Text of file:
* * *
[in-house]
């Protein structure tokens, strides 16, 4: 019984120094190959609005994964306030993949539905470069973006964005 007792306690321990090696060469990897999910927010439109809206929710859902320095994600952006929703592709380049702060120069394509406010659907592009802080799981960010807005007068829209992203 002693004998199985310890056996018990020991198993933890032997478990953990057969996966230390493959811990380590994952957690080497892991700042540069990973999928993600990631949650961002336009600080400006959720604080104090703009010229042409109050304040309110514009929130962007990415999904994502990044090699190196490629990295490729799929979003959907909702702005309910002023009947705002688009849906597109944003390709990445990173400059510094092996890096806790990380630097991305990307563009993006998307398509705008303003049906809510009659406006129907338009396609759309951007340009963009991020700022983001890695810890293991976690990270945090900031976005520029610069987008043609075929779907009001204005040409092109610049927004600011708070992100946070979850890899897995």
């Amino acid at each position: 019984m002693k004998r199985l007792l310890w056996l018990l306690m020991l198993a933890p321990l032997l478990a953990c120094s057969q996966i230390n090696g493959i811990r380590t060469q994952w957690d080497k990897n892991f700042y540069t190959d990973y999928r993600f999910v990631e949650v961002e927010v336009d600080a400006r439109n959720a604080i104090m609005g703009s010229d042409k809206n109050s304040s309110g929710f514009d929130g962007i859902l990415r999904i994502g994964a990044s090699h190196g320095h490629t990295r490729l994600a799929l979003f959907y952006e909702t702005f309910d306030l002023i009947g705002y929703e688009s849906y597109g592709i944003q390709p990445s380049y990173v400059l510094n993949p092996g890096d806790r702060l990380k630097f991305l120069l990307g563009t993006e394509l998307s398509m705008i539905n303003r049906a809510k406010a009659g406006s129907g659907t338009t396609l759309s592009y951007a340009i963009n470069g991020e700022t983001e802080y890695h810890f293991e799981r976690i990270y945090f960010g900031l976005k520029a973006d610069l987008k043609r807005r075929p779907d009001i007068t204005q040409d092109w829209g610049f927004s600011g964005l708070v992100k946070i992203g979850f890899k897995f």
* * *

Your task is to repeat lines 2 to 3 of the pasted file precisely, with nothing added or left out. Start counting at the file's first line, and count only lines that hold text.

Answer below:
């Protein structure tokens, strides 16, 4: 019984120094190959609005994964306030993949539905470069973006964005 007792306690321990090696060469990897999910927010439109809206929710859902320095994600952006929703592709380049702060120069394509406010659907592009802080799981960010807005007068829209992203 002693004998199985310890056996018990020991198993933890032997478990953990057969996966230390493959811990380590994952957690080497892991700042540069990973999928993600990631949650961002336009600080400006959720604080104090703009010229042409109050304040309110514009929130962007990415999904994502990044090699190196490629990295490729799929979003959907909702702005309910002023009947705002688009849906597109944003390709990445990173400059510094092996890096806790990380630097991305990307563009993006998307398509705008303003049906809510009659406006129907338009396609759309951007340009963009991020700022983001890695810890293991976690990270945090900031976005520029610069987008043609075929779907009001204005040409092109610049927004600011708070992100946070979850890899897995």
């Amino acid at each position: 019984m002693k004998r199985l007792l310890w056996l018990l306690m020991l198993a933890p321990l032997l478990a953990c120094s057969q996966i230390n090696g493959i811990r380590t060469q994952w957690d080497k990897n892991f700042y540069t190959d990973y999928r993600f999910v990631e949650v961002e927010v336009d600080a400006r439109n959720a604080i104090m609005g703009s010229d042409k809206n109050s304040s309110g929710f514009d929130g962007i859902l990415r999904i994502g994964a990044s090699h190196g320095h490629t990295r490729l994600a799929l979003f959907y952006e909702t702005f309910d306030l002023i009947g705002y929703e688009s849906y597109g592709i944003q390709p990445s380049y990173v400059l510094n993949p092996g890096d806790r702060l990380k630097f991305l120069l990307g563009t993006e394509l998307s398509m705008i539905n303003r049906a809510k406010a009659g406006s129907g659907t338009t396609l759309s592009y951007a340009i963009n470069g991020e700022t983001e802080y890695h810890f293991e799981r976690i990270y945090f960010g900031l976005k520029a973006d610069l987008k043609r807005r075929p779907d009001i007068t204005q040409d092109w829209g610049f927004s600011g964005l708070v992100k946070i992203g979850f890899k897995f």